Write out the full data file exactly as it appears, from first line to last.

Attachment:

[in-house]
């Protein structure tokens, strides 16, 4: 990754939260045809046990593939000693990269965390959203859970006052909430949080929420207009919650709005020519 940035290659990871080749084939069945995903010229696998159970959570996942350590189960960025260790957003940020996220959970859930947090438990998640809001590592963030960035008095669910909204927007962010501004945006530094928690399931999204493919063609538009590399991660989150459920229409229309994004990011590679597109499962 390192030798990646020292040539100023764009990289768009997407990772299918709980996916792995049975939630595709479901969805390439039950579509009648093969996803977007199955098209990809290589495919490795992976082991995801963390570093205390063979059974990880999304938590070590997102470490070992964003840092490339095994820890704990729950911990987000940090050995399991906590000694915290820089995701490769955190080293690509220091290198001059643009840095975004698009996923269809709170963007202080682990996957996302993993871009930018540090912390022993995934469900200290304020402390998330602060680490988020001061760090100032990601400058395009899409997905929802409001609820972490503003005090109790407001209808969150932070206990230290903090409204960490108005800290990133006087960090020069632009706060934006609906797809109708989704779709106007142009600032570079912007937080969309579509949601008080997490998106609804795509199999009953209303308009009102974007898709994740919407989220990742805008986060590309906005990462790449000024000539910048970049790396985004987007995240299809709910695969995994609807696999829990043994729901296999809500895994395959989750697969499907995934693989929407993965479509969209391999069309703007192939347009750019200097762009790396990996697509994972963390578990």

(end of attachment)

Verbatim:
[in-house]
């Protein structure tokens, strides 16, 4: 990754939260045809046990593939000693990269965390959203859970006052909430949080929420207009919650709005020519 940035290659990871080749084939069945995903010229696998159970959570996942350590189960960025260790957003940020996220959970859930947090438990998640809001590592963030960035008095669910909204927007962010501004945006530094928690399931999204493919063609538009590399991660989150459920229409229309994004990011590679597109499962 390192030798990646020292040539100023764009990289768009997407990772299918709980996916792995049975939630595709479901969805390439039950579509009648093969996803977007199955098209990809290589495919490795992976082991995801963390570093205390063979059974990880999304938590070590997102470490070992964003840092490339095994820890704990729950911990987000940090050995399991906590000694915290820089995701490769955190080293690509220091290198001059643009840095975004698009996923269809709170963007202080682990996957996302993993871009930018540090912390022993995934469900200290304020402390998330602060680490988020001061760090100032990601400058395009899409997905929802409001609820972490503003005090109790407001209808969150932070206990230290903090409204960490108005800290990133006087960090020069632009706060934006609906797809109708989704779709106007142009600032570079912007937080969309579509949601008080997490998106609804795509199999009953209303308009009102974007898709994740919407989220990742805008986060590309906005990462790449000024000539910048970049790396985004987007995240299809709910695969995994609807696999829990043994729901296999809500895994395959989750697969499907995934693989929407993965479509969209391999069309703007192939347009750019200097762009790396990996697509994972963390578990």